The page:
Eighty years ago, in 1938, the Fourth International was founded to resolve the crisis of revolutionary leadership in the working class in response to the betrayals of Stalinism and Social Democracy. At the very center of the political program of the new international was an assimilation of the lessons of the victory of fascism in Germany in 1933, the greatest defeat of the working class in history.
The most important lesson was the impossibility of fighting fascism except on the basis of a revolutionary socialist and internationalist program. As the horrors of the 1930s reemerge once more, this understanding must be brought into the working class through the building of a socialist leadership, the International Committee of the Fourth International and its sections in every country, such as the Socialist Equality Party in the United States, which connect the fight against fascism with opposition to inequality, war and the capitalist system.
This article was originally published by “WSWS“
Please click on: Fascism and Capitalism
- Please look at several articles as well on American/Western will to world domination by clicking on "Selected Articles: Western Aggression Backed by Western Media”. The series of articles is introduced thus:
The Western allies never run dry of resources to support their global war of terror and aggression, ostensibly an integral part of their foreign policy. They dynamically legislate laws lest the people awaken. They have the unbending support of the corporate media, which skilfully distorts reality. When will they ever back down from their destructive quest for colonies? Read our selection below.↩
- It continued:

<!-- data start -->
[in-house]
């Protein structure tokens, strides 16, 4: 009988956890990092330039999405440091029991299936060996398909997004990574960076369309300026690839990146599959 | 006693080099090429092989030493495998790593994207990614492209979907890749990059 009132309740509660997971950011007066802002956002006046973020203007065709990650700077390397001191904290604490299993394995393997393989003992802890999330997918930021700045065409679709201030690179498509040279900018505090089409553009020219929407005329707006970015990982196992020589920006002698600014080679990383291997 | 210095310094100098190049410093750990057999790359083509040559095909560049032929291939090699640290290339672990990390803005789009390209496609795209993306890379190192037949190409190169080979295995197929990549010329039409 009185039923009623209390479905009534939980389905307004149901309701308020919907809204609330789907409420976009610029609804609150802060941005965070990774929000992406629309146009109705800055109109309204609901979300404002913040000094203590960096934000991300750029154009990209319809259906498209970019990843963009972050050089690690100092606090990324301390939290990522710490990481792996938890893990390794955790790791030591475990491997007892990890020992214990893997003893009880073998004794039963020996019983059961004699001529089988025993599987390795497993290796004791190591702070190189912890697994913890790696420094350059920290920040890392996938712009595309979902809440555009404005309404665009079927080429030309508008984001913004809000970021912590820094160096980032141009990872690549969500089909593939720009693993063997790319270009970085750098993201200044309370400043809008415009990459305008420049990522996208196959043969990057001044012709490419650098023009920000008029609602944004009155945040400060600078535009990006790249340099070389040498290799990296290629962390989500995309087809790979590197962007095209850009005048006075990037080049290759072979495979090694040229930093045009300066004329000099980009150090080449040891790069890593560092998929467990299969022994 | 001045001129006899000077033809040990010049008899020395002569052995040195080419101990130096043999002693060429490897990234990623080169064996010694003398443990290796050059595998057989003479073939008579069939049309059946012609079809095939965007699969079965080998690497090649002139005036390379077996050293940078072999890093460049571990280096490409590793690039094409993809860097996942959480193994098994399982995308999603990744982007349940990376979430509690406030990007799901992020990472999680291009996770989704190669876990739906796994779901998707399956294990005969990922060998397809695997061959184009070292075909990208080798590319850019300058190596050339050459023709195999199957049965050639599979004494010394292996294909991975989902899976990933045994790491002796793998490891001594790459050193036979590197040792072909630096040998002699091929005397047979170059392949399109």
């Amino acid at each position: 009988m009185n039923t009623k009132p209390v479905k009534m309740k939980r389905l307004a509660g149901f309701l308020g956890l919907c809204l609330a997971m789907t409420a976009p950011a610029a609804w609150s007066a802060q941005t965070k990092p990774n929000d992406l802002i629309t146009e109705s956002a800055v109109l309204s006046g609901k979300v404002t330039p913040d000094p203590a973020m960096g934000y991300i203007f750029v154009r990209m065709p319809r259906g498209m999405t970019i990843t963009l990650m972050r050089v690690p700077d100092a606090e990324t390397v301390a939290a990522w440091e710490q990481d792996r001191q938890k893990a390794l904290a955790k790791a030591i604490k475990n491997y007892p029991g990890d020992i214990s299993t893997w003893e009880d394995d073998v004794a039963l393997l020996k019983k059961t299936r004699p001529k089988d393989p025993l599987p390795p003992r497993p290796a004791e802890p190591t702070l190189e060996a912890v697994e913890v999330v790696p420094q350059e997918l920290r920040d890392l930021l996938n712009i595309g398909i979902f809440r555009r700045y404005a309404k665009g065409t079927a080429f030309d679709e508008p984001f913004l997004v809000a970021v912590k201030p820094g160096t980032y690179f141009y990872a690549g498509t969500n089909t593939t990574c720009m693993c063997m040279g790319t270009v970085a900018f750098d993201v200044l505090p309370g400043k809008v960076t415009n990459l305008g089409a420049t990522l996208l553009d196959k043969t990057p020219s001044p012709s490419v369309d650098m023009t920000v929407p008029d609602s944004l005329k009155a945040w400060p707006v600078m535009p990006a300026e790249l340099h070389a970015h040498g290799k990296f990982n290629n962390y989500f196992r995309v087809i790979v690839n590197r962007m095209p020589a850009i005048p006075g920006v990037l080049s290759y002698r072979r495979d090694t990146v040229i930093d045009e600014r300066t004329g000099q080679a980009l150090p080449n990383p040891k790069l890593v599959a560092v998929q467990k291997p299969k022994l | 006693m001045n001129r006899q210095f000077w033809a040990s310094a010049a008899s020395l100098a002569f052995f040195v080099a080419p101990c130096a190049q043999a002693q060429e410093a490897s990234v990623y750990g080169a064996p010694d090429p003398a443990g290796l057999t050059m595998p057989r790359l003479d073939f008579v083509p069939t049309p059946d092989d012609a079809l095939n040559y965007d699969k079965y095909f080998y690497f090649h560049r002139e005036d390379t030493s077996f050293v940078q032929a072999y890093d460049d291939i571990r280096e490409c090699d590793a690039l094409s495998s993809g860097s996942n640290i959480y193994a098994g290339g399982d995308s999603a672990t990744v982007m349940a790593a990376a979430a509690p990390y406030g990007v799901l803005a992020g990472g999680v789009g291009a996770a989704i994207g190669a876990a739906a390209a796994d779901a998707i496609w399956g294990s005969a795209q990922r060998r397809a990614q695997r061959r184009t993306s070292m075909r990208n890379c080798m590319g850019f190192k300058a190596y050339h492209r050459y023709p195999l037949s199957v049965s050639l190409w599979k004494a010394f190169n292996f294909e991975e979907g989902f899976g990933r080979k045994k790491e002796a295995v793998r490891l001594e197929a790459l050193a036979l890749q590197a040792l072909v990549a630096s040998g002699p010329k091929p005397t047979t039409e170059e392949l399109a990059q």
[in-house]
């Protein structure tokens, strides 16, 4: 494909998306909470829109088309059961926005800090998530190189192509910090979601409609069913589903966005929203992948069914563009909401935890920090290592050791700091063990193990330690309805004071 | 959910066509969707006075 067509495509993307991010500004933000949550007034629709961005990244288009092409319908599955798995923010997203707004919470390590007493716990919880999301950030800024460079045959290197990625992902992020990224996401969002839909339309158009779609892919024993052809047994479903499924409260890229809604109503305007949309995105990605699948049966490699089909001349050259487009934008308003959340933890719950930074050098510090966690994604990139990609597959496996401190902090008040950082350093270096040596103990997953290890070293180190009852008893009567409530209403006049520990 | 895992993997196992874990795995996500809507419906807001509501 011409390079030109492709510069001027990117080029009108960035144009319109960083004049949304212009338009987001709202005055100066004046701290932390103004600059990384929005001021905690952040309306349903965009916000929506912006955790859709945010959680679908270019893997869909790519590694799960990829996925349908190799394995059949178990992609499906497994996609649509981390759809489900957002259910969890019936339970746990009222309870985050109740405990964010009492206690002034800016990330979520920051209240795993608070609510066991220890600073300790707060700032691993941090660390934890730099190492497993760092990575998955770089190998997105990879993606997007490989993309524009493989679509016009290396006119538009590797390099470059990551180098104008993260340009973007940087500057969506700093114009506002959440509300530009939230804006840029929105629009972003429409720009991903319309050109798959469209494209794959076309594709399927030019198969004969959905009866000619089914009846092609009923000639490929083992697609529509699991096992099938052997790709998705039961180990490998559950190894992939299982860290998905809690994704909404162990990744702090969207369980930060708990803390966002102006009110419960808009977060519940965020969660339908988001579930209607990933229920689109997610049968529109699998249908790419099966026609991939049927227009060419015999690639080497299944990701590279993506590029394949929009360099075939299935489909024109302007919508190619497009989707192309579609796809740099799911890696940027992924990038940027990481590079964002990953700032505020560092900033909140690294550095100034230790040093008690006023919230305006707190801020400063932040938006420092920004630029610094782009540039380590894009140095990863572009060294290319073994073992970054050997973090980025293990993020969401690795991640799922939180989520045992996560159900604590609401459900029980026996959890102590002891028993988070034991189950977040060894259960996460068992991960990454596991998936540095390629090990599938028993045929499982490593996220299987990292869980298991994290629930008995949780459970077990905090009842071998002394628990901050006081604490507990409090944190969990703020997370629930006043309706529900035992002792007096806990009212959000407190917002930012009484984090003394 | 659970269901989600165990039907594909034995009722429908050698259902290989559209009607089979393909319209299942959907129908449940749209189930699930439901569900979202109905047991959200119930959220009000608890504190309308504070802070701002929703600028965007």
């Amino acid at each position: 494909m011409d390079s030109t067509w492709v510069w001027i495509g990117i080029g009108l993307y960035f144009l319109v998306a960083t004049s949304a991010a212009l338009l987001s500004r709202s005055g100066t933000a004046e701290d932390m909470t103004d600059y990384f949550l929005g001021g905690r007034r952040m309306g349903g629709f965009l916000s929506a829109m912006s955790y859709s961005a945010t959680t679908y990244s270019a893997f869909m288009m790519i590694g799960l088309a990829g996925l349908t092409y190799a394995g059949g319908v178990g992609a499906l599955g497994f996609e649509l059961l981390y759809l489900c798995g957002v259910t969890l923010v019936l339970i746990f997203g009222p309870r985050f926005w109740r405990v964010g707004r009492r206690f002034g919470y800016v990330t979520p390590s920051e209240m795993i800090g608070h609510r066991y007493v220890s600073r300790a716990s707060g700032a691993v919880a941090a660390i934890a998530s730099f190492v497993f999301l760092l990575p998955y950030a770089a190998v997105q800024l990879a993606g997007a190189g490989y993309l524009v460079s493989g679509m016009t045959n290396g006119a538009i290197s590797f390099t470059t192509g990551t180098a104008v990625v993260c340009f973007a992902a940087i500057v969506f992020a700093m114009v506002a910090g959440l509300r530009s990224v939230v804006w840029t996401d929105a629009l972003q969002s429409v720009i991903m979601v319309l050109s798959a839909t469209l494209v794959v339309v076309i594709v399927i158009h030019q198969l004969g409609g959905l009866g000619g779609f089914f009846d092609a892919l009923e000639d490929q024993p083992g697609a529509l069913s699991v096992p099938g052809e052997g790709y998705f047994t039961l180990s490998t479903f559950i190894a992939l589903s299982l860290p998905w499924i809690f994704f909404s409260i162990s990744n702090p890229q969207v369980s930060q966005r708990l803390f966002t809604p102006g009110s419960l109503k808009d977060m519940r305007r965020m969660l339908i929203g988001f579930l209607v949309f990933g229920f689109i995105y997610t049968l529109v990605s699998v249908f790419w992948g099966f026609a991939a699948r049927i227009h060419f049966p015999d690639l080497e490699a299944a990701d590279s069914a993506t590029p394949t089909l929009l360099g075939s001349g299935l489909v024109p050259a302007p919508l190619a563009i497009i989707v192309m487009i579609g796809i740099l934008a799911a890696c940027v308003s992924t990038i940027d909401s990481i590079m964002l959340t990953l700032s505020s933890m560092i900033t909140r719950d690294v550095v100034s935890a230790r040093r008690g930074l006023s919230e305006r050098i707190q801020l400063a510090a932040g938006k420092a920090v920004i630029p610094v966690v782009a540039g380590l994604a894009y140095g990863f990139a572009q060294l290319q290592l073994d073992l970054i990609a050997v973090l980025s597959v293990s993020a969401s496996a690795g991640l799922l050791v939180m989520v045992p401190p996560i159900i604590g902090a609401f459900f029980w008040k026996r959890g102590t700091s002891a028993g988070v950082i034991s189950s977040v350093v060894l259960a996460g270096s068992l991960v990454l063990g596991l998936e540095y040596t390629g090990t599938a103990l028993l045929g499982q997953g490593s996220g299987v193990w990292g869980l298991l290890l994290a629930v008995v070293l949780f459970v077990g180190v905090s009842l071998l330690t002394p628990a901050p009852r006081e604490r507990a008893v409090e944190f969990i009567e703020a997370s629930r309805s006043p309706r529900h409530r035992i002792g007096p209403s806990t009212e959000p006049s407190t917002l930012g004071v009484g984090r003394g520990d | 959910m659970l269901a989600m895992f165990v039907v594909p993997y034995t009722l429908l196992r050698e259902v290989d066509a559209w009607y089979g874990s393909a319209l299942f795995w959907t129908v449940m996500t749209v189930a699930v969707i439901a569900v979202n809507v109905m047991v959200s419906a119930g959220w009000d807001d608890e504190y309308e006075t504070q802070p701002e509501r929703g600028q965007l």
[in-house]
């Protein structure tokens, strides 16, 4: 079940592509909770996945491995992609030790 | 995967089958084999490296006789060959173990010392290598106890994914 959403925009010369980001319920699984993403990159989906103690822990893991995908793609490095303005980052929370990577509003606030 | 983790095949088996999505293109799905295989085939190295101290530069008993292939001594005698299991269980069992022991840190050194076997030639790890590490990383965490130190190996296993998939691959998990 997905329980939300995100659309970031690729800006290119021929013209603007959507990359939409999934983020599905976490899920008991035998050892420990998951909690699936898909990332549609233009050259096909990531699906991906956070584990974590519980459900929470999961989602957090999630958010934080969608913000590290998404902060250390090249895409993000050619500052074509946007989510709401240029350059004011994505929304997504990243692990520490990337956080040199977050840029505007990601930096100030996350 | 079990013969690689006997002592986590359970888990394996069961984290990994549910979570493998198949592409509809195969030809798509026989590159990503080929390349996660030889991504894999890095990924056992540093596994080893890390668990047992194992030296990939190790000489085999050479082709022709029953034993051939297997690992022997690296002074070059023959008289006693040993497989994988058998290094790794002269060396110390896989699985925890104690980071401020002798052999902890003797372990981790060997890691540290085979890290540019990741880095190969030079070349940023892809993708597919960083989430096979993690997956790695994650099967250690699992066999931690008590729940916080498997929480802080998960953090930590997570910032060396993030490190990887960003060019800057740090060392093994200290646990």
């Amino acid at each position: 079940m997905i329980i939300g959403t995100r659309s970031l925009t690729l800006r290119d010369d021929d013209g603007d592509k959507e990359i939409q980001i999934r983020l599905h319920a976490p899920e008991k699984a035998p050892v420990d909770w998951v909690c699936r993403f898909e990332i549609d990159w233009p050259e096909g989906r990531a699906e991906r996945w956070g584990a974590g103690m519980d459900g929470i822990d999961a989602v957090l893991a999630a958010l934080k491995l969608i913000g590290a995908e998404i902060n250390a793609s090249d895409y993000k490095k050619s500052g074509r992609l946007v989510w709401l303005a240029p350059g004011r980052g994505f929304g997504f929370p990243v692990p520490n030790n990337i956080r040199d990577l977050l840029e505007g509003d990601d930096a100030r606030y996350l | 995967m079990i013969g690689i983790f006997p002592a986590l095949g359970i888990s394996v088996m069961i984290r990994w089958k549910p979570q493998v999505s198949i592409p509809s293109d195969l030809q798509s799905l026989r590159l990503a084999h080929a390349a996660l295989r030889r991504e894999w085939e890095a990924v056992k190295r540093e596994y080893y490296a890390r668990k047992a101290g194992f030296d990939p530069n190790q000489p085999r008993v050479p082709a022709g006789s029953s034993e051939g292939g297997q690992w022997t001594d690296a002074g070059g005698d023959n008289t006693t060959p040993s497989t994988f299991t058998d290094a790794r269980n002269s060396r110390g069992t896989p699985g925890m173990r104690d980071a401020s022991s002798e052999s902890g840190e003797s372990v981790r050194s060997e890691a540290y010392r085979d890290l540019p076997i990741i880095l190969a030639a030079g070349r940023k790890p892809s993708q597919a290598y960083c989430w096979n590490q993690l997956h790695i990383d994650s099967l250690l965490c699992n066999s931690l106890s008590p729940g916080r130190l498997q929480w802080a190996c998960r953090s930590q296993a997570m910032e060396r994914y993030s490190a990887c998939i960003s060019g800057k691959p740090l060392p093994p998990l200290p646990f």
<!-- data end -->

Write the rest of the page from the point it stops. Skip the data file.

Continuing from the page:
‘For seven months, Tiger Force soldiers moved across the Central Highlands, killing scores of unarmed civilians – in some cases torturing and mutilating them - in a spate of violence never revealed to the American public,’ the newspaper said, at other points describing the killing of hundreds of unarmed civilians. ‘Women and children were intentionally blown up in underground bunkers,’ The Blade said. ‘Elderly farmers were shot as they toiled in the fields. Prisoners were tortured and executed - their ears and scalps severed for souvenirs. One soldier kicked out the teeth of executed civilians for their gold fillings.” The New York Times confirmed the claimed accuracy of the stories by contacting several of those interviewed. It reported: “But they wanted to make another point: that Tiger Force had not been a ‘rogue’ unit. Its members had done only what they were told, and their superiors knew what they were doing. “Burning huts and villages, shooting civilians and throwing grenades into protective shelters were common tactics for American ground forces throughout Vietnam, they said. That contention is backed up by accounts of journalists, historians and disillusioned troops… ‘Vietnam was an atrocity from the get-go,’ [one veteran] said in a recent telephone interview. ‘It was that kind of war, a frontless war of great frustration. There were hundreds of My Lais. You got your card punched by the numbers of bodies you counted.’ Current likely Democratic Presidential candidate John Kerry was also quoted giving evidence before the Senate Foreign Relations Committee in 1971. He reported that American soldiers in Vietnam had “raped, cut off heads, taped wires from portable telephones to human genitals and turned up the power, cut off limbs, blown up bodies, randomly shot at civilians, razed villages in fashion reminiscent of Genghis Khan, shot cattle and dogs for fun, poisoned food stocks and generally ravaged the countryside of South Vietnam in addition to the normal ravage of war, and the normal and very particular ravaging which is done by the applied bombing power of this country. Nicholas Turse [later author of: Kill Anything That Moves: The Real American War in Vietnam], a doctoral candidate at Columbia University, has been studying government archives and said they were filled with accounts of similar atrocities. ''I stumbled across the incidents The Blade reported,'' Mr. Turse said by telephone. ''I read through that case a year, year and a half ago, and it really didn't stand out. There was nothing that made it stand out from anything else. That's the scary thing. It was just one of hundreds.'' Yet there were few prosecutions.↩